Ecosemiotics is a branch of semiotics in its intersection with human ecology, ecological anthropology and ecocriticism. It studies sign processes in culture, which relate to other living beings, communities, and landscapes. Ecosemiotics also deals with sign-mediated aspects of ecosystems. 
For ecosemiotics, environment has semiotic quality in different ways and levels. Material environment has affordances and potentials to participate in sign relations. Animal species attribute meanings to the environment based on their needs and umwelts. In human culture, environment can become meaningful in literary and artistic representations or through symbolization of animals or landscapes. Cultural representations of the environment in turn influence the natural environment through human actions.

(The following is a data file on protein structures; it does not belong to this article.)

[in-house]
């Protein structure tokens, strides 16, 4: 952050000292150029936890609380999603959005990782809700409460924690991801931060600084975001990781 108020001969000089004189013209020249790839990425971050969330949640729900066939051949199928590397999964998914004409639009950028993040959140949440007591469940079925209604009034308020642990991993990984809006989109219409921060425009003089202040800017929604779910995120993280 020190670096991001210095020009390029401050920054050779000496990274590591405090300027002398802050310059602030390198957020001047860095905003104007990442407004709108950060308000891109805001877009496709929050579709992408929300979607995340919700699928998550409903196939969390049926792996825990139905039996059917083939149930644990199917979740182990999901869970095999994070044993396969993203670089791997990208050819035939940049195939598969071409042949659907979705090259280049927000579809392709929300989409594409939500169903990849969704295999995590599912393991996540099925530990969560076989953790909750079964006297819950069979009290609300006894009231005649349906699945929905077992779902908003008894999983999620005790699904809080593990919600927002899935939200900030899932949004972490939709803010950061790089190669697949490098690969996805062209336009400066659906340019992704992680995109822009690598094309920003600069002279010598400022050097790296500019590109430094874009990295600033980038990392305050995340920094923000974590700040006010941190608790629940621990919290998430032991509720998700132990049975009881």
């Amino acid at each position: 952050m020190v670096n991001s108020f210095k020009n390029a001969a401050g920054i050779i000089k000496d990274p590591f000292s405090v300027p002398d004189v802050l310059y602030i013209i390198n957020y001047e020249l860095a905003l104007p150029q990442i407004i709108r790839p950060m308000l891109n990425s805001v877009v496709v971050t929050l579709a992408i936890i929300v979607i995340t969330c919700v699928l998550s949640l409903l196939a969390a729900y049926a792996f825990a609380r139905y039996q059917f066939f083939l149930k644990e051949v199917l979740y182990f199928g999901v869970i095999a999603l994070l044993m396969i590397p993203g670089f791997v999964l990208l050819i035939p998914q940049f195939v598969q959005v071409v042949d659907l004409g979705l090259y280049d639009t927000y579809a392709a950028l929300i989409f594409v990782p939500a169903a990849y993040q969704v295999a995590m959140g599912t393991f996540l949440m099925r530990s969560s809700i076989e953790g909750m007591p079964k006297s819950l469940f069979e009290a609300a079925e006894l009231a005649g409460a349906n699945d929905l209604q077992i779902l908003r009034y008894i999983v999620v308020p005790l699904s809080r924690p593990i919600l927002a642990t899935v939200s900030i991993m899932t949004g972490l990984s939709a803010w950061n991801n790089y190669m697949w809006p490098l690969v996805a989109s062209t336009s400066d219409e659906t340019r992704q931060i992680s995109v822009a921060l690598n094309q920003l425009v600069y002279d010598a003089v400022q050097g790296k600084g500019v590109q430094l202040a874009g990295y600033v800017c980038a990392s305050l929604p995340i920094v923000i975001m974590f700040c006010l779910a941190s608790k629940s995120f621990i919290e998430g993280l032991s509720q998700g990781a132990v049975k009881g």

Ecosemiotics analyzes processes, transmissions and problems that occur in and between the different semiotic layers of the environment. The central focus of ecosemiotics concerns the role of concepts (sign-based models people have) in designing and changing the environment. Concepts of ecosemiotic analysis are, for instance, semiocide, affordance, ecofield, consortium, dissent.
The field was initiated by Winfried Nöth and Kalevi Kull, and later elaborated by Almo Farina and Timo Maran. Ecosemiotics includes (or largely overlaps) with semiotics of landscape.